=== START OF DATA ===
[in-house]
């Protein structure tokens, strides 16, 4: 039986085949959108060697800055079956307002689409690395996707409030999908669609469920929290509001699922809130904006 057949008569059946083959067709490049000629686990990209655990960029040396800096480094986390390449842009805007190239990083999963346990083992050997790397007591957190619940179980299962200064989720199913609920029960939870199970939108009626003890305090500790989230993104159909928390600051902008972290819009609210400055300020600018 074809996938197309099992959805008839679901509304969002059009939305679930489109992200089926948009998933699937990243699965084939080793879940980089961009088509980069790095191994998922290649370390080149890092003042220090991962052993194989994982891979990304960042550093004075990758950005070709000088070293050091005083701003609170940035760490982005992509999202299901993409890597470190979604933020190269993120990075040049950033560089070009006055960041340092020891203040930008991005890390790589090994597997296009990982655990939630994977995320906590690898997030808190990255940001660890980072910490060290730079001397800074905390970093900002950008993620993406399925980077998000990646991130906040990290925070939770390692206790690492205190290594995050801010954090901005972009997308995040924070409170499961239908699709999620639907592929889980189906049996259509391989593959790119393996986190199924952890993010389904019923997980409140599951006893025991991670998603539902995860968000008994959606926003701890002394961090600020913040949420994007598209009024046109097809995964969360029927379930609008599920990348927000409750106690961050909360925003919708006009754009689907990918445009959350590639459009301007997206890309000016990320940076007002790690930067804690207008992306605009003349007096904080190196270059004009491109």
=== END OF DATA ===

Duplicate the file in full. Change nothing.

[in-house]
């Protein structure tokens, strides 16, 4: 039986085949959108060697800055079956307002689409690395996707409030999908669609469920929290509001699922809130904006 057949008569059946083959067709490049000629686990990209655990960029040396800096480094986390390449842009805007190239990083999963346990083992050997790397007591957190619940179980299962200064989720199913609920029960939870199970939108009626003890305090500790989230993104159909928390600051902008972290819009609210400055300020600018 074809996938197309099992959805008839679901509304969002059009939305679930489109992200089926948009998933699937990243699965084939080793879940980089961009088509980069790095191994998922290649370390080149890092003042220090991962052993194989994982891979990304960042550093004075990758950005070709000088070293050091005083701003609170940035760490982005992509999202299901993409890597470190979604933020190269993120990075040049950033560089070009006055960041340092020891203040930008991005890390790589090994597997296009990982655990939630994977995320906590690898997030808190990255940001660890980072910490060290730079001397800074905390970093900002950008993620993406399925980077998000990646991130906040990290925070939770390692206790690492205190290594995050801010954090901005972009997308995040924070409170499961239908699709999620639907592929889980189906049996259509391989593959790119393996986190199924952890993010389904019923997980409140599951006893025991991670998603539902995860968000008994959606926003701890002394961090600020913040949420994007598209009024046109097809995964969360029927379930609008599920990348927000409750106690961050909360925003919708006009754009689907990918445009959350590639459009301007997206890309000016990320940076007002790690930067804690207008992306605009003349007096904080190196270059004009491109």